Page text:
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Clare Oumou Verbeten made history Tuesday night as one of the first Black women elected to the Minnesota Senate.
Oumou Verbeten, 27, a Democrat, received 78 percent of vote against Republican candidate Mikki Murray in Senate District 66, which includes Roseville, Lauderdale, Falcon Heights, and parts of St. Paul. Murray received 18 percent of the vote.
Oumou Verbeten is an equity manager for the City of St. Paul and chair of the Roseville Area Schools Foundation.
“It’s an honor to be able to step into that history,” Oumou Verbeten said. “Doing that with my sisters is really important to me. We’re not alone and we’re going in there together.”
Oumou Verbeten was one of five candidates vying to become the first Black women elected to the state Senate in 164 years of statehood. Oumou Verbeten, 27, is also one of the youngest women elected to the state Senate. Candidate Zaynab Mohamed is 25.
Oumou Verbeten spent Election Day doorknocking with her mother, sister, and husband. They kicked off the morning at the DFL Midway Action Center with Governor Tim Walz, Mayor Melvin Carter, Ramsey County Commissioner John Choi, and legislative candidates.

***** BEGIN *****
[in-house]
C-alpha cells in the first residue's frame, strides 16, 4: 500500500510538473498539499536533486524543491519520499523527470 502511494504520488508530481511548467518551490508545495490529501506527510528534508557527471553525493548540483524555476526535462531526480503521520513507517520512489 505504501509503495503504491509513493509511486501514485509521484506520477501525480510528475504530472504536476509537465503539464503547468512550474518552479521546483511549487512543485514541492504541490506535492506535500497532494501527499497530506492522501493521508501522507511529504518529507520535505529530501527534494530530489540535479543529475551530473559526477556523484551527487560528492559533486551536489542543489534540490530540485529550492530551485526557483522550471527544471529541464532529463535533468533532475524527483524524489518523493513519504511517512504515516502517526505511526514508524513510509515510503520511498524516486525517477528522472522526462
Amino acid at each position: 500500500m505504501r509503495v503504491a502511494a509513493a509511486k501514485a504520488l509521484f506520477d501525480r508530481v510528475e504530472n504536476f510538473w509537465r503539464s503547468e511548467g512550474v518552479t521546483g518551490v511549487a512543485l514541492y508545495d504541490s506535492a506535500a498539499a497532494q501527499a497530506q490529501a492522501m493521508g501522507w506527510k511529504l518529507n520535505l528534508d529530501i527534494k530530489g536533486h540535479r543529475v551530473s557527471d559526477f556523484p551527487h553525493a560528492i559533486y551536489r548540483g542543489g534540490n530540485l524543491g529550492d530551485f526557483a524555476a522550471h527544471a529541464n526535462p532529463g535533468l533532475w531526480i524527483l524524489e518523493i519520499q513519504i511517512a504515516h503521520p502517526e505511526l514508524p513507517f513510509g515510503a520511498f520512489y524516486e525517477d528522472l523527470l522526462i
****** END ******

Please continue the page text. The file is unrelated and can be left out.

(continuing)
“There’s so much history,” Oumou Verbeten said. “There are so many people running for office this year that actually look like me. Like, I feel represented by you,” Oumou Verbeten said. “If I wasn’t on the ballot, I still would have felt so energized.”
Oumou Verbeten said at an election event in October that the newcomers will create a caucus for Black women in the Senate.
Oumou Verbeten stressed the importance of electing Black candidates to the Senate, especially in light of the local police killings of Philando Castile, George Floyd, Amir Locke, and Daunte Wright. Castile was fatally shot during a 2016 traffic stop in Oumou Verbeten’s district.
“I’m running for racial justice,” Oumou Verbeten said in October. “I’m running for us to have a community where we all feel safe, because our home has really become known for police brutality.”
Oumou Verbeten said she’s inspired by her mother, who immigrated from Senegal in the 1980’s and had to start over in the United States, learn a new language, build a career, and raise two daughters.
“She taught me to stand up for your community and bring people with you,” Oumou Verbeten said.